I’ve never been a huge fan of tower defense games, and if I’m being honest, I don’t know anyone who is particularly devoted to the genre. There are certainly some games in the genre I’ve enjoyed in the past, but it mainly reminds me of the bygone era of flash games. Dwerve proudly proclaims to be a daring mix of tower defense and Link To The Past, a statement that the game’s delightful story-driven experience mostly delivers on, offering up an adorable, strategy-focused, and frequently challenging adventure that made me reconsider the untapped potential of the humble tower defense game.
At the core of Dwerve lies a fun gameplay cycle that involves placing a variety of ranged and melee ‘turrets’ in increasingly complex tiled areas to defend yourself from oncoming waves of enemies. Each enemy has a different style in which they will pursue you and engage with your turrets, and a variety of enemies will be employed to keep you constantly vigilant. Turrets will take damage easily, and you can only place a few turrets at a time, meaning the average Dwerve session will have you running as fast as your little Dwarf legs can carry you to frantically replace your crossbows, spinning blades, and spike traps in the best positions.
These tower defense sections will pop up abruptly in various sections of the game’s sprawling, linear map that you’ll be moving through to progress the story. Although these encounters still happen in pre-set arenas, with obvious enemy paths and tiles where turrets should obviously be placed, the speed and abruptness of these encounters in addition to the kinetic energy of the turret placement often give the impression of a tower defense game that’s in arcade mode. This is especially true when you consider that one misplaced turret will quickly cut your dwarf life short: you can almost imagine where you’d insert the quarters to give it another go.
It’s worth pointing out alongside that Dwerve is also fairly challenging. In fact, it thrives on its challenge. It’s nothing that the most seasoned tower defense experts couldn’t handle, but I’m more than willing to admit that there were multiple sequences that caused me to struggle, including a lot of the final area in which Dwerve forced me to carefully consider not only each turret placement, but the exact moments to switch placements. There’s an exhilarating feeling to swooping in at the last second to save your turret from death, or switching a melee turret to a ranged one just before a massive wave of bats approaches.
Thanks to this challenge and clever design in how it unfolds gradually, Dwerve proves to be fairly consistently engaging throughout, offering up enough variety in terms of its enemies, attack patterns, and new turret options to keep players adequately invested. There are also bosses at the end of each major section of the game, which whilst a lot less strategy-focused than the game’s usual encounters, do require you to lean on the principles of rapid turret placement and choosing the right tools for the job.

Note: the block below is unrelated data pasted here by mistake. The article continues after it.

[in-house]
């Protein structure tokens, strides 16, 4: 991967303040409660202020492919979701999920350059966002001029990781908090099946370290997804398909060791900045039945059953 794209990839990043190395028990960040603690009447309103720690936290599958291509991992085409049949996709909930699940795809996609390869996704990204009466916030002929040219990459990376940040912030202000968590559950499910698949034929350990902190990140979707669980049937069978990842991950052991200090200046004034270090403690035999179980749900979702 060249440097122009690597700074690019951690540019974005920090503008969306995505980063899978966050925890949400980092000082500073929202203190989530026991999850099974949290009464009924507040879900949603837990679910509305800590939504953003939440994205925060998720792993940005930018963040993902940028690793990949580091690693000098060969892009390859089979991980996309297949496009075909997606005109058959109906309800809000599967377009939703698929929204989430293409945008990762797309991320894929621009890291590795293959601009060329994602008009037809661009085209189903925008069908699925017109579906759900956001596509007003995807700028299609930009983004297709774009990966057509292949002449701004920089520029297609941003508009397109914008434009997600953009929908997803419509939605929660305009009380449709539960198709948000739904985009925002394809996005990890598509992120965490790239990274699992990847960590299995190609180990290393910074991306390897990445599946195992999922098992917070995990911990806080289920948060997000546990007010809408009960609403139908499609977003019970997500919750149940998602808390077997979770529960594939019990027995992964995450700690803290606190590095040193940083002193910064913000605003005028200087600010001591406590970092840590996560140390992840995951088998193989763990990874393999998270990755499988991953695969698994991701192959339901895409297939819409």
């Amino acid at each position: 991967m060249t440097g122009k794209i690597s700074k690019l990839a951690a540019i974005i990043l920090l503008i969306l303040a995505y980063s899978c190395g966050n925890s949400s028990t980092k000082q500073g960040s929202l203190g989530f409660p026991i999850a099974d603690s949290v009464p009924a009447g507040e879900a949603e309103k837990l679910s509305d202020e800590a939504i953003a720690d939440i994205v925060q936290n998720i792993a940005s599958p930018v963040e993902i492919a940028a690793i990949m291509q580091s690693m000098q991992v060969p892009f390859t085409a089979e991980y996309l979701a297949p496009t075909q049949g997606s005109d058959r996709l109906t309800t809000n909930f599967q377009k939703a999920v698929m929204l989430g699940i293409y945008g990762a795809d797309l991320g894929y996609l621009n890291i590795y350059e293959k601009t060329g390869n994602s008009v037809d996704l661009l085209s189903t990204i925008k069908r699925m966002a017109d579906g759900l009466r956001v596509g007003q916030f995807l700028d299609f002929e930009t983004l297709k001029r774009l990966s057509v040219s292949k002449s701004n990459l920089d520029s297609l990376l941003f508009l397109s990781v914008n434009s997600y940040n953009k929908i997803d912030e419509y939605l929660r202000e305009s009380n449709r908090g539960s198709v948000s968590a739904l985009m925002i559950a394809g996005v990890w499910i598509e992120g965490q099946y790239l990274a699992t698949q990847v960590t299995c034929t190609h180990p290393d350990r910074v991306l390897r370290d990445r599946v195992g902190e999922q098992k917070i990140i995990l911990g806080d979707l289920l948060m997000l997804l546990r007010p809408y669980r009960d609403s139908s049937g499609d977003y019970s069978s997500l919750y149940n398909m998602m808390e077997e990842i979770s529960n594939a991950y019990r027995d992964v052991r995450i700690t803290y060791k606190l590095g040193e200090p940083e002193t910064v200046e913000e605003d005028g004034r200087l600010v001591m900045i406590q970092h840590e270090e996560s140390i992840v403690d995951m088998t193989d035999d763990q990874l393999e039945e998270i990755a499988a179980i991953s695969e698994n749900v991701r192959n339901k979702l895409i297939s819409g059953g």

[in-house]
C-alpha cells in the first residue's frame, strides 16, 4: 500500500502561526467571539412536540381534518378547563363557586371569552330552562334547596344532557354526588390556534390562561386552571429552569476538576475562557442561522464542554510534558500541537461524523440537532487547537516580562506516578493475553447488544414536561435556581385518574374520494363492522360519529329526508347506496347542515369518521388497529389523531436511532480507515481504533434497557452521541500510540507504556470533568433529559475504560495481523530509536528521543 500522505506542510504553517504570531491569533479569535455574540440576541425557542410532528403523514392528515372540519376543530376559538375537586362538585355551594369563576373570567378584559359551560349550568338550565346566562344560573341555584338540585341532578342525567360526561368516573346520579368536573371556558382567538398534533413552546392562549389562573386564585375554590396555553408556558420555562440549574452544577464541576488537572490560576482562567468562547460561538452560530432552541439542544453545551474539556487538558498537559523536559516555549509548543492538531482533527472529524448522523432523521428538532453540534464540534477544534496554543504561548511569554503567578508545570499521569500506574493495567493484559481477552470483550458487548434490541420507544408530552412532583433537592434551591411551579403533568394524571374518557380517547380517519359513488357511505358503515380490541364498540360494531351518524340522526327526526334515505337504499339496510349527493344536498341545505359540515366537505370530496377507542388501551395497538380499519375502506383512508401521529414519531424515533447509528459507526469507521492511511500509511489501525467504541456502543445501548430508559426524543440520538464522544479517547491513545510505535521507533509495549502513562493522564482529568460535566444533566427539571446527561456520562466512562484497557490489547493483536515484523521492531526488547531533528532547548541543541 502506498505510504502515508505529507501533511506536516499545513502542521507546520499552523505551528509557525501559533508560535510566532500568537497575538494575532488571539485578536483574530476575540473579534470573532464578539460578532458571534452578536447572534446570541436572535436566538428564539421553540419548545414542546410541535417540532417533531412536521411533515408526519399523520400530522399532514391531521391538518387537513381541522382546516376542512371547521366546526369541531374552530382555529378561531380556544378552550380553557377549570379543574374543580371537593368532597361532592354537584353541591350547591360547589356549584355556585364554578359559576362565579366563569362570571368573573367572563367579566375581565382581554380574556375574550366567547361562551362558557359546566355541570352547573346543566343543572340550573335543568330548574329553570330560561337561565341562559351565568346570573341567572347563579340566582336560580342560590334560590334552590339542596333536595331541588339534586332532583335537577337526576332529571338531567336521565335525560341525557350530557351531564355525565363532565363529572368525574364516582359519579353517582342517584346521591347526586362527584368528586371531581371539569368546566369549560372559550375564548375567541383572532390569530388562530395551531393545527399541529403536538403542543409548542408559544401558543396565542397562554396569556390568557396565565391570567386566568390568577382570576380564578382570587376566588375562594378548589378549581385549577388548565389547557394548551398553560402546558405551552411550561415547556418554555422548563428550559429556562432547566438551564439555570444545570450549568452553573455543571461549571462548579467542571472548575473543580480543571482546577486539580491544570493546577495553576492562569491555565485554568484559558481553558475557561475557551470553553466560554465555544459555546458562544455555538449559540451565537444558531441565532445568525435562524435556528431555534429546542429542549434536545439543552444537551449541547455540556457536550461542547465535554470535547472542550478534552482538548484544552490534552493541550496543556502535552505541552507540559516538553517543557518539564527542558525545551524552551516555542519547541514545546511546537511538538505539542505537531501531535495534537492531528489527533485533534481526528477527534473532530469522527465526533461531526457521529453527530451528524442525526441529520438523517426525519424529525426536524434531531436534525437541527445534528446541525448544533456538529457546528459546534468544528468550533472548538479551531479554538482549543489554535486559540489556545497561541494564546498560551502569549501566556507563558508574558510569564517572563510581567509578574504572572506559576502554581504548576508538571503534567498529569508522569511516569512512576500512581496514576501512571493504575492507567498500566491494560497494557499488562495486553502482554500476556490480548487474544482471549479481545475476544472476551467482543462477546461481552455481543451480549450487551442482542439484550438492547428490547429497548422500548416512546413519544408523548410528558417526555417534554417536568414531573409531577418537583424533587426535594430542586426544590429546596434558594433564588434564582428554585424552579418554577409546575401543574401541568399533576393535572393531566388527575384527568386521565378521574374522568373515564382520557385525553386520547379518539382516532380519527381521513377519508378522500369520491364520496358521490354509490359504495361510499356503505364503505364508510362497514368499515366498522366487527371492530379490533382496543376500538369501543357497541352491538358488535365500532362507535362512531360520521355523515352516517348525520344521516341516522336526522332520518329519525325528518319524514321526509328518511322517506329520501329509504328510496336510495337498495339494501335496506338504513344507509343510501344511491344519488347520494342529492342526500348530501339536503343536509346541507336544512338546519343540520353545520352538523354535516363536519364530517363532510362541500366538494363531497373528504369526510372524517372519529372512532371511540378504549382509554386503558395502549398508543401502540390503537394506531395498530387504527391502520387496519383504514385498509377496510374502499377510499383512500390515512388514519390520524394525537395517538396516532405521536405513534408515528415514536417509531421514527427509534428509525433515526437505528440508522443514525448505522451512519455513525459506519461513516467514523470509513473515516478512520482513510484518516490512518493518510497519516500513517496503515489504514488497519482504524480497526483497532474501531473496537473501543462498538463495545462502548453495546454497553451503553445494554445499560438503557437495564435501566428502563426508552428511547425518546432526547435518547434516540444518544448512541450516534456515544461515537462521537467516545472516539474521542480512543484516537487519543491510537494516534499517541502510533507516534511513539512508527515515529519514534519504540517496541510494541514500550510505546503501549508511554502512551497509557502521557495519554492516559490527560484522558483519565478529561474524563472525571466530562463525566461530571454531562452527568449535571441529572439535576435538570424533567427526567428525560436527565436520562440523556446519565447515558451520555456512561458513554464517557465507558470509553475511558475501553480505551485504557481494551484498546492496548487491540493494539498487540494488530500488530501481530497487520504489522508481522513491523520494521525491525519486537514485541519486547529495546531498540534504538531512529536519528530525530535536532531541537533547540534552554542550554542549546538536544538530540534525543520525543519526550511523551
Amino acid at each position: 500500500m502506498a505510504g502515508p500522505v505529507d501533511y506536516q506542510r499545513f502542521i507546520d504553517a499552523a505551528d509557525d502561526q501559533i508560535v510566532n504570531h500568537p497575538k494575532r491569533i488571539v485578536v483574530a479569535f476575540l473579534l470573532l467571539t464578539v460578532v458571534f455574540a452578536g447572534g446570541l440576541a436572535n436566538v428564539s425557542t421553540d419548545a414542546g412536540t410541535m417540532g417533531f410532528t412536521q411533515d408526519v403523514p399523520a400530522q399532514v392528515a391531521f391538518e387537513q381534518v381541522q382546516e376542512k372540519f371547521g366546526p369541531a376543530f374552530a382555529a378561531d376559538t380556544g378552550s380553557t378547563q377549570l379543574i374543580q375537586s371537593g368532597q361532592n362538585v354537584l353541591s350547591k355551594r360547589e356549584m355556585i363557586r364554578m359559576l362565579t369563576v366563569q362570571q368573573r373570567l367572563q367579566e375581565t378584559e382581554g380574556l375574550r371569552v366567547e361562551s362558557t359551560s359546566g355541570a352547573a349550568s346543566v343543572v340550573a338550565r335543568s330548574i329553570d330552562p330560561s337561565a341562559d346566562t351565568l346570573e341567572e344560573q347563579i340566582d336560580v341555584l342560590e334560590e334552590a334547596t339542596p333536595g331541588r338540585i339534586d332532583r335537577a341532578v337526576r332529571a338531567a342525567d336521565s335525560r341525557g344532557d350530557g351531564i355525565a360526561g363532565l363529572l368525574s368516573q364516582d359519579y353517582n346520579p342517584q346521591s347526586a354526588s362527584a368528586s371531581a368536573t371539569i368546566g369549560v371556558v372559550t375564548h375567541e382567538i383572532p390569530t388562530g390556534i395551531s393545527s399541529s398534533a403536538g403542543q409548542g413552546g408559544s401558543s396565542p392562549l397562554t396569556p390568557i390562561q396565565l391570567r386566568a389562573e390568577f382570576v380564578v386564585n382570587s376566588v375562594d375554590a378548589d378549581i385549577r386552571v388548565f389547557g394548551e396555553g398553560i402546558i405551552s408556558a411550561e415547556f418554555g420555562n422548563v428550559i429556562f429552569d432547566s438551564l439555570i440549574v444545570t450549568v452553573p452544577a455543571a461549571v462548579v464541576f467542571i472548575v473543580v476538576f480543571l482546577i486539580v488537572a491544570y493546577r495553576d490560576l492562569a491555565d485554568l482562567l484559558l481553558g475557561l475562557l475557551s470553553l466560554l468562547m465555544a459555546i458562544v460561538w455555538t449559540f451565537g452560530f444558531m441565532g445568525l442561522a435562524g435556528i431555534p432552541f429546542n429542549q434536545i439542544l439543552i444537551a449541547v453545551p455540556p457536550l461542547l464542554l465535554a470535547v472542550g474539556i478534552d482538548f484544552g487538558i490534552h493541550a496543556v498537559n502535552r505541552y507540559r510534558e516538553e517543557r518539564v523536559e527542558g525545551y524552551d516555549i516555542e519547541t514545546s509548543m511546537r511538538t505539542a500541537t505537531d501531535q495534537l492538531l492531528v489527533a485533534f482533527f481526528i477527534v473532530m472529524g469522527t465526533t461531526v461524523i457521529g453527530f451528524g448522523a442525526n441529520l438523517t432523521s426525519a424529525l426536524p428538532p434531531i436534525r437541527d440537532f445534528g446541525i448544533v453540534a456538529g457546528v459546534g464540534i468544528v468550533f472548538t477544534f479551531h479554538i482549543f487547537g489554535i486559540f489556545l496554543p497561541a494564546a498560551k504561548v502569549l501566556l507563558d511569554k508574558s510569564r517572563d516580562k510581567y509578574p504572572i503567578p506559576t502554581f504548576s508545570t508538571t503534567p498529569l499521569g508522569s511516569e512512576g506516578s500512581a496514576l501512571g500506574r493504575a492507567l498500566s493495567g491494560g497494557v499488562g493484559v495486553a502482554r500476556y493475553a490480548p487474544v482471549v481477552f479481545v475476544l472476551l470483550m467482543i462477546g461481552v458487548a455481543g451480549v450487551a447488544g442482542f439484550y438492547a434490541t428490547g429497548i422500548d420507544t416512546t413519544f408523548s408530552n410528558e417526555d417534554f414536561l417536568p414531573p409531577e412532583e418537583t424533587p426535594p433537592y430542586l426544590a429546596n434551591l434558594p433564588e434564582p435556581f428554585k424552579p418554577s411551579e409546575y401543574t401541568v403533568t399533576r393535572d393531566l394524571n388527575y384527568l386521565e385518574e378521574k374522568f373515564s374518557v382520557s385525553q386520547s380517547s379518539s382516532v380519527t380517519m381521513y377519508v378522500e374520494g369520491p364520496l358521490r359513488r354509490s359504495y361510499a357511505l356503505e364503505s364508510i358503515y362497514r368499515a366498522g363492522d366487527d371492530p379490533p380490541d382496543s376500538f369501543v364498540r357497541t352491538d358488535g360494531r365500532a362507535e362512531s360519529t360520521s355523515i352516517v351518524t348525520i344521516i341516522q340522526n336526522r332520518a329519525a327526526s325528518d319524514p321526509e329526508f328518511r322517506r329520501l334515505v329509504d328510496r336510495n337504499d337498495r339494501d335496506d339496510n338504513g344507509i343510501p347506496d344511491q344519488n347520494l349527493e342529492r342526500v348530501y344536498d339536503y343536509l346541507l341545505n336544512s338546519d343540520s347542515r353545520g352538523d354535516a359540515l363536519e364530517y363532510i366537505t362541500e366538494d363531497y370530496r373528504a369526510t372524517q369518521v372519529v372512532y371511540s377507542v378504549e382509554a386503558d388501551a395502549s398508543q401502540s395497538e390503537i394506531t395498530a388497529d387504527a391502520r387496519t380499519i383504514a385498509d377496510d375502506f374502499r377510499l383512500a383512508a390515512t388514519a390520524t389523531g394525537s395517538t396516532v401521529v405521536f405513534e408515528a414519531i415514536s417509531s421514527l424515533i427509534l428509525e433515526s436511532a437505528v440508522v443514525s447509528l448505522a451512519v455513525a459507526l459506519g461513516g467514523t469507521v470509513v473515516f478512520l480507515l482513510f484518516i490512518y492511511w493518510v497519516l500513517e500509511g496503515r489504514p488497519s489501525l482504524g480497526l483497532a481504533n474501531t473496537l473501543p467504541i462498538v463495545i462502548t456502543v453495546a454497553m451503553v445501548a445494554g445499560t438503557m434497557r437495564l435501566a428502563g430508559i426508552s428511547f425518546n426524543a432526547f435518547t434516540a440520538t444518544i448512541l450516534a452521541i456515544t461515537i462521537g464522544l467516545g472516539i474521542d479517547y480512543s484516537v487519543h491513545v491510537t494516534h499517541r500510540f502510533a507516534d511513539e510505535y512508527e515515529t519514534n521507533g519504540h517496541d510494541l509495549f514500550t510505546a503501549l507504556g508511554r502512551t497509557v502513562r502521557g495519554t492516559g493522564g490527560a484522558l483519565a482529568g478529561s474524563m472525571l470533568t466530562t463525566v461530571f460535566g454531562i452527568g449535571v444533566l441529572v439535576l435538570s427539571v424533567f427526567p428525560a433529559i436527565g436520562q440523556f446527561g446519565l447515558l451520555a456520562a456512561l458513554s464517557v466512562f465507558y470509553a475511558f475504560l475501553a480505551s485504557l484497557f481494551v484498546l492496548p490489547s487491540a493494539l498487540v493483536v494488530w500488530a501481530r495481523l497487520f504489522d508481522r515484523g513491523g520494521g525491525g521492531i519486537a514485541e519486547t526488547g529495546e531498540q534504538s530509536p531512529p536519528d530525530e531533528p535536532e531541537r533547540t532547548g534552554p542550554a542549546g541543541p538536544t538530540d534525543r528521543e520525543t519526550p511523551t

In between its combat sequences and bosses, there are brief puzzle moments, mainly involving flipping switches and levers in the right order to find a route to progress forwards. These puzzles are adequate for their purpose, but I did find myself wondering what the game could look like if it had an expanded focus on puzzles alongside its tower defense elements, as these short interstitial moments made it clear that the style of Dwerve - in both its lovingly crafted environments and bursts of strategic combat - would make it well suited for more complex puzzles to serve as downtime. There are also some brief segments where you must employ stealth to avoid becoming overwhelmed with enemies, but how this is implemented mechanically is ultimately underwhelming, as you’re not provided with extra tools outside of standard movement to sneak around. Add in the fact that it’s hard to identify the exact ‘cone of detection’ that each enemy has, and it makes for a frustrating chunk of gameplay that I’d rather not repeat.
Outside of these personal disappointments, my main frustration with Dwerve arrives in its story. For a game with such a detailed retro art style and interesting ideas in the application of its gameplay genre, the narrative doesn’t really do it justice, with a fairly generic fantasy world and its internal conflict taking center stage. Although there was some chuckle-worthy dialogue scattered amongst the game’s ample dialogue text boxes, the overarching narrative wasn’t quite bold enough to keep me gripped.
Dwerve | Final Thoughts
When you consider the complete package of Dwerve, however, there’s a lot to love about this first outing from Half Human Games. The game’s primary system is neatly crafted, and offers enough challenge to make learning it incredibly satisfying. At its best moments, Dwerve offers a unique mechanical satisfaction that feels entirely unique in its frenetic nature. It’s a game that is sure to satisfy fans of the genre, and if you’re not quite a tower defense enthusiast, it may just make you one.
TechRaptor reviewed Dwerve on PC with a copy provided by the developer.
- Excellently designed tower-defense combat
- Adorable and detailed pixel art style
- Very challenging in a way that seems fair
- Weak stealth and puzzle sections
- Underwhelming story